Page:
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Semaphorin signaling in cancer cells and in cells of the tumor microenvironment – two sides of a coin
Lorena Capparuccia, Luca Tamagnone


Semaphorins are a large family of secreted and membrane-bound molecules that were initially implicated in the development of the nervous system and in axon guidance. More recently, they have been found to regulate cell adhesion and motility, angiogenesis, immune responses, and tumor progression. Semaphorin receptors, the neuropilins and the plexins, are expressed by a wide variety of cell types, including endothelial cells, bone-marrow-derived cells and cancer cells. Interestingly, a growing body of evidence indicates that semaphorins also have an important role in cancer. It is now known that cancer progression, invasion and metastasis involve not only genetic changes in the tumor cells but also crosstalk between tumor cells and their surrounding non-tumor cells. Through the recruitment of endothelial cells, leukocytes, pericytes and fibroblasts, and the local release of growth factors and cytokines, the tumor microenvironment can mediate tumor-cell survival, tumor proliferation and regulation of the immune response. Moreover, by conferring cancer cells with an enhanced ability to migrate and invade adjacent tissues, extracellular regulatory signals can play a major role in the metastatic process. In this Commentary, we focus on the emerging role of semaphorins in mediating the crosstalk between tumor cells and multiple stromal cell types in the surrounding microenvironment.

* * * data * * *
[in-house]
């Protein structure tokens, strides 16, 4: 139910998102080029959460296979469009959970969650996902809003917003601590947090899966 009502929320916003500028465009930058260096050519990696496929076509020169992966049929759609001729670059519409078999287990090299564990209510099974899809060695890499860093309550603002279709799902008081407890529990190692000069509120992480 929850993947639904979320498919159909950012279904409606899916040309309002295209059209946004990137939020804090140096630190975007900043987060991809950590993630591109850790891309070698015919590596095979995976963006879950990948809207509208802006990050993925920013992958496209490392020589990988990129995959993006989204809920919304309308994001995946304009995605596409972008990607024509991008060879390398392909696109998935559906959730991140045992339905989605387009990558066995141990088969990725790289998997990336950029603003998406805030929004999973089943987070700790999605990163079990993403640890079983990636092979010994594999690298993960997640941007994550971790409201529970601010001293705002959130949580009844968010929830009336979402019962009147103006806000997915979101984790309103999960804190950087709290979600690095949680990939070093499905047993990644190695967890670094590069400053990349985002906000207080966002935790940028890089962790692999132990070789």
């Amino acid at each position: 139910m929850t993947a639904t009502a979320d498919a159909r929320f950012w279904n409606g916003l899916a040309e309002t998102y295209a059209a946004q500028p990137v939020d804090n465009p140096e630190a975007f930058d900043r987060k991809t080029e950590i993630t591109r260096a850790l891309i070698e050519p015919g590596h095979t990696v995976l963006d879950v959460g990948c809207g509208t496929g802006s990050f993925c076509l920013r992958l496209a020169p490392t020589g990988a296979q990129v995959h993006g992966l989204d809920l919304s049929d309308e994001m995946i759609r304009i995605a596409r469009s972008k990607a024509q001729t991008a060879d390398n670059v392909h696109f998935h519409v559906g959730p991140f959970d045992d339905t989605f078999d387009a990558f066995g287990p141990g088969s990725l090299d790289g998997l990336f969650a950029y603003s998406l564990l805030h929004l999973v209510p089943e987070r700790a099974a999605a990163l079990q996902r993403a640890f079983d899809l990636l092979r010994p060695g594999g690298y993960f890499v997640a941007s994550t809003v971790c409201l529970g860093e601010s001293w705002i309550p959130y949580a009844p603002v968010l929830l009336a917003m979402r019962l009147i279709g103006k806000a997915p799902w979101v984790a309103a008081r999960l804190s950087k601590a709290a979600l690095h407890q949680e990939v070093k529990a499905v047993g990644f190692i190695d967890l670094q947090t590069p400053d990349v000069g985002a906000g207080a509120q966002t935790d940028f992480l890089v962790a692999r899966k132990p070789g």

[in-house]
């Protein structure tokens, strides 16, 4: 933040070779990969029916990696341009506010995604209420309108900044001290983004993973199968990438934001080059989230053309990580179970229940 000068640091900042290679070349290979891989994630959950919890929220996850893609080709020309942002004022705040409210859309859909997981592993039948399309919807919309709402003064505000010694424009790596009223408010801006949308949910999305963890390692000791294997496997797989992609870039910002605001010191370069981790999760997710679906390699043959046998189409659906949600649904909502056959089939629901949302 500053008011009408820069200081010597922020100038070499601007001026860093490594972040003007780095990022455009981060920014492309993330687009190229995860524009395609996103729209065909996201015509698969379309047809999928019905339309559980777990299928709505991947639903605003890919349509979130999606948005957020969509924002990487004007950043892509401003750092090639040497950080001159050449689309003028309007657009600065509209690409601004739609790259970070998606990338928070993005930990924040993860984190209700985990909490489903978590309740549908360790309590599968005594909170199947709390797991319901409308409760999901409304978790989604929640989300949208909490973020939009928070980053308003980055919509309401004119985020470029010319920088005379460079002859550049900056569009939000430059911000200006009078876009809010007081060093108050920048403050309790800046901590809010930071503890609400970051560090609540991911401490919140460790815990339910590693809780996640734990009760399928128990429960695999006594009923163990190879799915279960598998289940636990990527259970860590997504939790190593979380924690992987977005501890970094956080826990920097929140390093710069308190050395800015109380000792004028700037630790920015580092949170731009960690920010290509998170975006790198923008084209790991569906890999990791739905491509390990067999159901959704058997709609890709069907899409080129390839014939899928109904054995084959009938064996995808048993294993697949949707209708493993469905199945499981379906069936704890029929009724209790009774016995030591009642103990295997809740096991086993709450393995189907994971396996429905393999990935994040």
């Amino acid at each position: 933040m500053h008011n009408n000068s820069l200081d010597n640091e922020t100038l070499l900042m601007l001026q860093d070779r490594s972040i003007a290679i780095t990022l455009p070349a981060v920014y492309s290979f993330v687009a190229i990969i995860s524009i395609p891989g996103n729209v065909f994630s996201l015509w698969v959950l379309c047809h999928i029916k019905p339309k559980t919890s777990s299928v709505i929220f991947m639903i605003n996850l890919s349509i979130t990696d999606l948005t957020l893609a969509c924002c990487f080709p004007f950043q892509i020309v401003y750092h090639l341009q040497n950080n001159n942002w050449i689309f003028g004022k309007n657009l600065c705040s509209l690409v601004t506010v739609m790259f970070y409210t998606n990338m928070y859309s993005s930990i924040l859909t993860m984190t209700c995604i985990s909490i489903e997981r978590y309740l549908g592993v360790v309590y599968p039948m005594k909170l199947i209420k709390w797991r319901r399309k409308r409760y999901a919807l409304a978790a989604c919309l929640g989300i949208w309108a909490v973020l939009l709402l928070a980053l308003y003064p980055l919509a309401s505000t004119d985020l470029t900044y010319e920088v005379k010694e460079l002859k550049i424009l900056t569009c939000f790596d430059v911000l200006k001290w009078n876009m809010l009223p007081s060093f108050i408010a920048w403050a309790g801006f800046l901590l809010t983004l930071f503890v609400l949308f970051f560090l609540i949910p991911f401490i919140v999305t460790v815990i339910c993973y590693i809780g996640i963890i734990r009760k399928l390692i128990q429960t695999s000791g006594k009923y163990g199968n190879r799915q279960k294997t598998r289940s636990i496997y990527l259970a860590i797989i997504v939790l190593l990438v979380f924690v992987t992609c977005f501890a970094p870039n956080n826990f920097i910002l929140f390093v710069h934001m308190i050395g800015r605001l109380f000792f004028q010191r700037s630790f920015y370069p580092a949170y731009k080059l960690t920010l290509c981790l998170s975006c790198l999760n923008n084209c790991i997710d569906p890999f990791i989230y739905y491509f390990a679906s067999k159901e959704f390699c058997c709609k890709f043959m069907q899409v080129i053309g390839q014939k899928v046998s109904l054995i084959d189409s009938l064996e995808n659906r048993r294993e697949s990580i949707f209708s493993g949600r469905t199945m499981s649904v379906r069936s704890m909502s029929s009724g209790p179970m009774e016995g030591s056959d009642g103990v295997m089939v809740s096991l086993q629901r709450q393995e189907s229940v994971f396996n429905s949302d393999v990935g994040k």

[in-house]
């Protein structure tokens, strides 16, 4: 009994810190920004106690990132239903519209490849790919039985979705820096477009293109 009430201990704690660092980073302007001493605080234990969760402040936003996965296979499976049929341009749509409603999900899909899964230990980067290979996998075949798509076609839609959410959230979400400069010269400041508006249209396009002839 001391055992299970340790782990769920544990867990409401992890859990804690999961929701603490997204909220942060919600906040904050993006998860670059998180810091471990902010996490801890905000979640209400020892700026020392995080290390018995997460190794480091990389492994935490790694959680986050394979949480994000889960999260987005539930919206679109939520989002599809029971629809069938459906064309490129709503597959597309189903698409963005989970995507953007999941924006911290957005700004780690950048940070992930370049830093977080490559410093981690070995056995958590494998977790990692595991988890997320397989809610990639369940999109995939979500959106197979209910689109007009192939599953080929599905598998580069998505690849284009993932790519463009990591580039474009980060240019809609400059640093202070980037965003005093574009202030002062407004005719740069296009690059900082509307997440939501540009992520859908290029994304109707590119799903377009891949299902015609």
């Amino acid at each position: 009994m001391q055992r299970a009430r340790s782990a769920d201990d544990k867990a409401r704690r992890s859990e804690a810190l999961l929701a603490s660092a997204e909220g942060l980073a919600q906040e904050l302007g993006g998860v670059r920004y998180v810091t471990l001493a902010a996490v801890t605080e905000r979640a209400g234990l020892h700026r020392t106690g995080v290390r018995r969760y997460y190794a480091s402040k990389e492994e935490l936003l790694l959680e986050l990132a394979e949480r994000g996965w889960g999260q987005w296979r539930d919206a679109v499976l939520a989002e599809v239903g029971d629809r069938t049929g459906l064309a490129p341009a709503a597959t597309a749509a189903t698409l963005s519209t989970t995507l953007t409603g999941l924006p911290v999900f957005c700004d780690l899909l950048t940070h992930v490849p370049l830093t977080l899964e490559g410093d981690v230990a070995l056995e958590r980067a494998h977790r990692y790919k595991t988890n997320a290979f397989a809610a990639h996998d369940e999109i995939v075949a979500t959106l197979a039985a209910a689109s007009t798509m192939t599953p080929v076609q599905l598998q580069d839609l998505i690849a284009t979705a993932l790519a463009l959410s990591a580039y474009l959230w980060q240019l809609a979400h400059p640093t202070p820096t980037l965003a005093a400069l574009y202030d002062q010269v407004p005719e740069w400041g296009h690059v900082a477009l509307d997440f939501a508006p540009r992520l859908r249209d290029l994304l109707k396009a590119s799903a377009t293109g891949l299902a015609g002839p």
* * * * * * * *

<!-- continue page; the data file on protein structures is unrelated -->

• We wish to thank Josè Raphael Sierra for critical reading of the manuscript and Antonino Ferraro for technical assistance with illustrations. The authors' research is supported by the Italian Association for Cancer Research (AIRC) and Regione Piemonte.

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